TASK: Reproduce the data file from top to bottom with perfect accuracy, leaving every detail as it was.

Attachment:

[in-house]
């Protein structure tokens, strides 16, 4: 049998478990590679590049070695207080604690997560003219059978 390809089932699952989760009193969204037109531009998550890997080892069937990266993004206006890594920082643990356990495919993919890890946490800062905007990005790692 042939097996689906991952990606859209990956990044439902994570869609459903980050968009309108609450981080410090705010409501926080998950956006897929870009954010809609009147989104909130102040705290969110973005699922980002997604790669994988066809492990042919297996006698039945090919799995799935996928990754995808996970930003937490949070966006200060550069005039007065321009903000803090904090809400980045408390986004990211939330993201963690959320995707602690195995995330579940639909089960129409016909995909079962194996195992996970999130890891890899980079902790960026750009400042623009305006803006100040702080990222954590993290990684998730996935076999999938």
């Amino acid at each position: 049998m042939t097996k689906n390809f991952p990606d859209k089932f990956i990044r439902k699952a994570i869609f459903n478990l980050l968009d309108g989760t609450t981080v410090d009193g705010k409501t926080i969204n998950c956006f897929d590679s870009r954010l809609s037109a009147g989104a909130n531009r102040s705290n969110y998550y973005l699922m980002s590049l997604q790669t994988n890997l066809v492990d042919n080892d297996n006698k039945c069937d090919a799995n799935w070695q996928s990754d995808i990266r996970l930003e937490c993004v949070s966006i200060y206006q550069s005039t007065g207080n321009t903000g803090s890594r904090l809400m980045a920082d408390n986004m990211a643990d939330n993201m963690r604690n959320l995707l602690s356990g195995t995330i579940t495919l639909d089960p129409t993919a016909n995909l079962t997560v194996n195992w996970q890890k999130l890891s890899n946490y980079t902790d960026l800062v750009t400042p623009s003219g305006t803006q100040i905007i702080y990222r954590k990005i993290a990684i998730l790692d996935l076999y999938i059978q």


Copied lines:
[in-house]
């Protein structure tokens, strides 16, 4: 049998478990590679590049070695207080604690997560003219059978 390809089932699952989760009193969204037109531009998550890997080892069937990266993004206006890594920082643990356990495919993919890890946490800062905007990005790692 042939097996689906991952990606859209990956990044439902994570869609459903980050968009309108609450981080410090705010409501926080998950956006897929870009954010809609009147989104909130102040705290969110973005699922980002997604790669994988066809492990042919297996006698039945090919799995799935996928990754995808996970930003937490949070966006200060550069005039007065321009903000803090904090809400980045408390986004990211939330993201963690959320995707602690195995995330579940639909089960129409016909995909079962194996195992996970999130890891890899980079902790960026750009400042623009305006803006100040702080990222954590993290990684998730996935076999999938």
């Amino acid at each position: 049998m042939t097996k689906n390809f991952p990606d859209k089932f990956i990044r439902k699952a994570i869609f459903n478990l980050l968009d309108g989760t609450t981080v410090d009193g705010k409501t926080i969204n998950c956006f897929d590679s870009r954010l809609s037109a009147g989104a909130n531009r102040s705290n969110y998550y973005l699922m980002s590049l997604q790669t994988n890997l066809v492990d042919n080892d297996n006698k039945c069937d090919a799995n799935w070695q996928s990754d995808i990266r996970l930003e937490c993004v949070s966006i200060y206006q550069s005039t007065g207080n321009t903000g803090s890594r904090l809400m980045a920082d408390n986004m990211a643990d939330n993201m963690r604690n959320l995707l602690s356990g195995t995330i579940t495919l639909d089960p129409t993919a016909n995909l079962t997560v194996n195992w996970q890890k999130l890891s890899n946490y980079t902790d960026l800062v750009t400042p623009s003219g305006t803006q100040i905007i702080y990222r954590k990005i993290a990684i998730l790692d996935l076999y999938i059978q």